It really was. Sam went over the things in the mind — with the adrenaline, to the fear, to the numbness, and then to the release. That’s really what the human body would go through in this fight or flight pattern. So it made sense. After we had that great discussion, I didn’t think about it anymore. I just let whatever happened that night happen. We shot it over two nights. Paris Barclay, the director, was very conscious of how to make it as easy physically for Tig as he possibly could. Because we were going there two nights in a row, I didn’t really shower after the first night. I just came home, kept to myself, and slept. The second night turned out to be almost as emotional [filming scenes for episode 2] when the boys come and they see me there at the pit, looking down at my daughter, and I have to explain what happened. I really did clean myself off a lot when that part of the story was finally over for me. Because things happen really fast on this show. I’m in a comatose state. Gemma tries to help me out, but then something happens that just rocks our world, and Kurt just keeps moving forward. There’s no time to reflect, so that’s up to me as Tig to never forget what happened with Dawn. But you gotta keep going. I think that actually helps Tig…. It was tough, man. All the boys on the set were going, “Wow, I can’t wait to see this” or “Take it easy.” And Rachel Miner was phenomenal. It’s just so sad. Jesus Christ.
As a viewer, it’s even more painful to watch the scene a second time, when you know what’s coming.
That’s the epic thing of Kurt and this world. [With Kurt having said he's plotting the show to go seven seasons], we are definitely on the other side of the mountain now. We’re coming down now. And so Kurt’s just not pulling any punches now. It’s just all in. We’re all in. We’re all f—ed. We’re all trying to continue this club brotherhood, but it’s just breaking up everywhere. Gemma’s a mess. Clay’s a mess. (Laughs) So it’s gonna be really interesting to see how people take to this season for sure.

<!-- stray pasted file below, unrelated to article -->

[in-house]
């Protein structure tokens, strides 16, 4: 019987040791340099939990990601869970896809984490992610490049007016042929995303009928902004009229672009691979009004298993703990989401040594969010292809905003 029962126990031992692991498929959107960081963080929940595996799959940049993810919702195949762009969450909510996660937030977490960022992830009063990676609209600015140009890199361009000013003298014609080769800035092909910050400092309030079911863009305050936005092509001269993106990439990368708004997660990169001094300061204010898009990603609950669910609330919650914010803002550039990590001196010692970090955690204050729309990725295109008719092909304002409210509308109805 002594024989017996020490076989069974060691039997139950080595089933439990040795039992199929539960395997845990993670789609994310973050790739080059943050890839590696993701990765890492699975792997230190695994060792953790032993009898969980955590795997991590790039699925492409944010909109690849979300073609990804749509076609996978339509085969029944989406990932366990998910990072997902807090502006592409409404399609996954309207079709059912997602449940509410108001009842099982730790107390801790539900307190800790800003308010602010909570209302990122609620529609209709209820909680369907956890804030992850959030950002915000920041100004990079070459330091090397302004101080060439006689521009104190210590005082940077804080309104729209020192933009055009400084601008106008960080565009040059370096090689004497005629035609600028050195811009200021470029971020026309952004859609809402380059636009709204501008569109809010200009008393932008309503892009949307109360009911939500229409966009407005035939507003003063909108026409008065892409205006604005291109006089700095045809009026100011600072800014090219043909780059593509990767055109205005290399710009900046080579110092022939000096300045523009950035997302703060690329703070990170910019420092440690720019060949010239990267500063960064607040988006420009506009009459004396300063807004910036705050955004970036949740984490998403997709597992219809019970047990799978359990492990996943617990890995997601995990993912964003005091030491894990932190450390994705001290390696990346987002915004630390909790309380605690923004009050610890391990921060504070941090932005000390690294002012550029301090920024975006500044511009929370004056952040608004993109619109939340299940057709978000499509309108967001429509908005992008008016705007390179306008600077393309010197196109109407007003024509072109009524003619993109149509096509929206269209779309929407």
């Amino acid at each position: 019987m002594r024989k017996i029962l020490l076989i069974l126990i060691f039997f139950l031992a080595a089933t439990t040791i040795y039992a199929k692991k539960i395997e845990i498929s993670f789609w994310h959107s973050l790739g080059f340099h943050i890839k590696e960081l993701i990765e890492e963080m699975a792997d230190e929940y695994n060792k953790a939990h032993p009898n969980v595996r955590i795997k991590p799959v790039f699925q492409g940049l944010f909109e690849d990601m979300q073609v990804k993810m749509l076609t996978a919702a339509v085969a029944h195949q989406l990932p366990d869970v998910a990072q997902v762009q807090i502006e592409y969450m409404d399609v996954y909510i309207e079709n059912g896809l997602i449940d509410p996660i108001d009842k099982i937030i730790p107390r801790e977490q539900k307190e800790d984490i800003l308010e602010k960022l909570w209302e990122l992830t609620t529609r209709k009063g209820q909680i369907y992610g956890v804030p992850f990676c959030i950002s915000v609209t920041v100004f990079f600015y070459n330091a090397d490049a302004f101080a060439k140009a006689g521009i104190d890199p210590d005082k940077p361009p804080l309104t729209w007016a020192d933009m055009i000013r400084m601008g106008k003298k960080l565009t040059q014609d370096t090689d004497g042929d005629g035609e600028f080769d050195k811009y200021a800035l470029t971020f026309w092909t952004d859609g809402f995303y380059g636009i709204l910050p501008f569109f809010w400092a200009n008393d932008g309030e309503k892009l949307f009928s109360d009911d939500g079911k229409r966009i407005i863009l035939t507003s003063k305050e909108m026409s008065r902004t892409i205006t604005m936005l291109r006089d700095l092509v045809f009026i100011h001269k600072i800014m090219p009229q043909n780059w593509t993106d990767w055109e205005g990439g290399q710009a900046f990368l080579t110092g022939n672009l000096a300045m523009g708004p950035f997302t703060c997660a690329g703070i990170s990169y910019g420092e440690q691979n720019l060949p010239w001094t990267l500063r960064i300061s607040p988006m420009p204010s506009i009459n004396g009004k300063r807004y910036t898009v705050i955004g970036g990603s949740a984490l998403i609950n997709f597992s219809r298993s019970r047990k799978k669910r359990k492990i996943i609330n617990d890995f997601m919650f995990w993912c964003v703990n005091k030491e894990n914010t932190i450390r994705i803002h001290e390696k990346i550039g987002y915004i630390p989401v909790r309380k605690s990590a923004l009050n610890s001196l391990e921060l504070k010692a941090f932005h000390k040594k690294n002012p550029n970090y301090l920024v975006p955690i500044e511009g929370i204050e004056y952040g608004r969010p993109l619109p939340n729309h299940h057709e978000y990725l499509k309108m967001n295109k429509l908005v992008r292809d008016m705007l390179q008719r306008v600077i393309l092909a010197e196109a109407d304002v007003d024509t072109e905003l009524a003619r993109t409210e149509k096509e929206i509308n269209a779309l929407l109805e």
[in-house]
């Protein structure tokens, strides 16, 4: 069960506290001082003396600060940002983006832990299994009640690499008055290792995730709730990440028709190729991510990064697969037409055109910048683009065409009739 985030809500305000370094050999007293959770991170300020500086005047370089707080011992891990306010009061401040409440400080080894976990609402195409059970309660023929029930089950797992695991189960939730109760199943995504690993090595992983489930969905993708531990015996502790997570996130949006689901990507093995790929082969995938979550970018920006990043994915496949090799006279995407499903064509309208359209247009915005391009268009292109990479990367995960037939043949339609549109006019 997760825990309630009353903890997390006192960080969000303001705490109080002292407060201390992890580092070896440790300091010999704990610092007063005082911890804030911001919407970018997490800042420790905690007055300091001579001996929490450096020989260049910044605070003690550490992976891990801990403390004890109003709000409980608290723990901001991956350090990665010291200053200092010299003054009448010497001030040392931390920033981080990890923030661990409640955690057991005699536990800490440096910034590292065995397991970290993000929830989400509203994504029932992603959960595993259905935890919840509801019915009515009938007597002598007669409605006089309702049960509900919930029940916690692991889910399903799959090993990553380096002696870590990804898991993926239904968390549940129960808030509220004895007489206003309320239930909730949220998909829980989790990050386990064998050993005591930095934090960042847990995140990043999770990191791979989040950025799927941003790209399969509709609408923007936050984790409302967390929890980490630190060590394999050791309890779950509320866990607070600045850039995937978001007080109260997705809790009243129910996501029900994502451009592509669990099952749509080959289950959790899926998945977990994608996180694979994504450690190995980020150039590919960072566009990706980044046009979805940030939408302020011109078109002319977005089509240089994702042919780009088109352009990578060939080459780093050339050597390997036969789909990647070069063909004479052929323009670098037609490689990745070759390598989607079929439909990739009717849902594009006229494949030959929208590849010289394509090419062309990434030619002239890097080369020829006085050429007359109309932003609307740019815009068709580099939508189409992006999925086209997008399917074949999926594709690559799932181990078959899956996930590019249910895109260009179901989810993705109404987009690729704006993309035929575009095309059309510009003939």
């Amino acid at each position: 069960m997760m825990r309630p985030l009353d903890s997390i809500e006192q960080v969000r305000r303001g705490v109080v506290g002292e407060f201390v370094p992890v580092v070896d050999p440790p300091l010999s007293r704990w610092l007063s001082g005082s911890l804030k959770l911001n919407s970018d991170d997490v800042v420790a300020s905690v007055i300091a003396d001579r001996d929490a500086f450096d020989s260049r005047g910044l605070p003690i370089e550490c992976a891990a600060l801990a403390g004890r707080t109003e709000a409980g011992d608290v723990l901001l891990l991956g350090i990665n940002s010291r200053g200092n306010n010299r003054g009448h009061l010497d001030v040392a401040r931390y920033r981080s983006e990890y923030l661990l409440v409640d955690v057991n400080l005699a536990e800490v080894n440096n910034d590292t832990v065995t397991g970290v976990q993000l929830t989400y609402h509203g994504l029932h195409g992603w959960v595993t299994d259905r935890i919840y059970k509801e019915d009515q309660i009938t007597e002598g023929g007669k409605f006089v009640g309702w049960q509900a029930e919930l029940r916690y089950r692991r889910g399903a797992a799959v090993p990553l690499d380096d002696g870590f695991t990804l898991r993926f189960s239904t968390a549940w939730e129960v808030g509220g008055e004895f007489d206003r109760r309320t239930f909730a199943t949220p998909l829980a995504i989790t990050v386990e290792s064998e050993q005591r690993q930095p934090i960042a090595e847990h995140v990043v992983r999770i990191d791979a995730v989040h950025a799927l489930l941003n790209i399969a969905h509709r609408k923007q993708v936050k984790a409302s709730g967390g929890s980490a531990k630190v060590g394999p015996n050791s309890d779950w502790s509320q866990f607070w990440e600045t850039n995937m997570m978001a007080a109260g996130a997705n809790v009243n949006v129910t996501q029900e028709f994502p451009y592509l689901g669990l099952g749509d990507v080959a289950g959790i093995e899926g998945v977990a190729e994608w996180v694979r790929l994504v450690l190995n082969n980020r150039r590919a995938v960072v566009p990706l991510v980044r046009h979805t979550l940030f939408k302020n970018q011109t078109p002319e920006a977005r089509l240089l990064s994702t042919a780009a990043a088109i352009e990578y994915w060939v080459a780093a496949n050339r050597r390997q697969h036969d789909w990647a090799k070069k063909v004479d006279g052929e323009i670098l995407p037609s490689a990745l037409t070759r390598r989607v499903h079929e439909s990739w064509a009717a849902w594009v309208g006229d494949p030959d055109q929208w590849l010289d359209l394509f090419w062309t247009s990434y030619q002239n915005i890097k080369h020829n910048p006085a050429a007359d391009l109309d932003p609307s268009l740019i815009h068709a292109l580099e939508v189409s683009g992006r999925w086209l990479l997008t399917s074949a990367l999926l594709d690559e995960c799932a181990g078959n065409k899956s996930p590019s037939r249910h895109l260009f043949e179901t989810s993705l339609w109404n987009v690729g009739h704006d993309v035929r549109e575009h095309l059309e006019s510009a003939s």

What do you think Pope brings to the show as a villain? I think the premiere establishes what Kurt’s said all along: he’s a level of gangster they’ve never dealt with before.
We’ve never run into someone quite like this. Adam Arkin’s character Zobelle in season 2 had this incredible twisted KKK s— that we had to deal with, and he had the brains to go along with it, which was kind of off-setting. But Pope is also street, more street than we’ve ever encountered on the other side of the fence. I think what Harold brings to that is this incredible charisma and suit. (Laughs) And I think he smoked about 42 cigars the first night that we met, because he smokes a cigar in that scene. He pulls up in this Lincoln Continental, and you just know Pope’s a different guy.
Harold’s a pro. He was phenomenal as Mercutio in [Baz Luhrmann's] Romeo + Juliet. I’m a Shakespeare guy. I was the youngest Macbeth ever at 27 when John Neville directed me at Stratford. So Shakespeare means a lot to me, and obviously Sons is very Shakespearian too, right, with the whole Hamlet metaphor. So Harold’s great. I have to say though that I don’t work much with him because I think it’s probably safer for both [our characters] not to be in the same room with each other. When he and I met the first time… There are certain times when you don’t want to see or talk to someone before acting certain moments because it really does add to whatever it is you’re trying to create. I think Harold and I both went there without even intentionally doing so. In the van driving to set, I didn’t want to look at him and he didn’t want to look at me. We stayed away from each other on the set. Then we just let the emotions come out.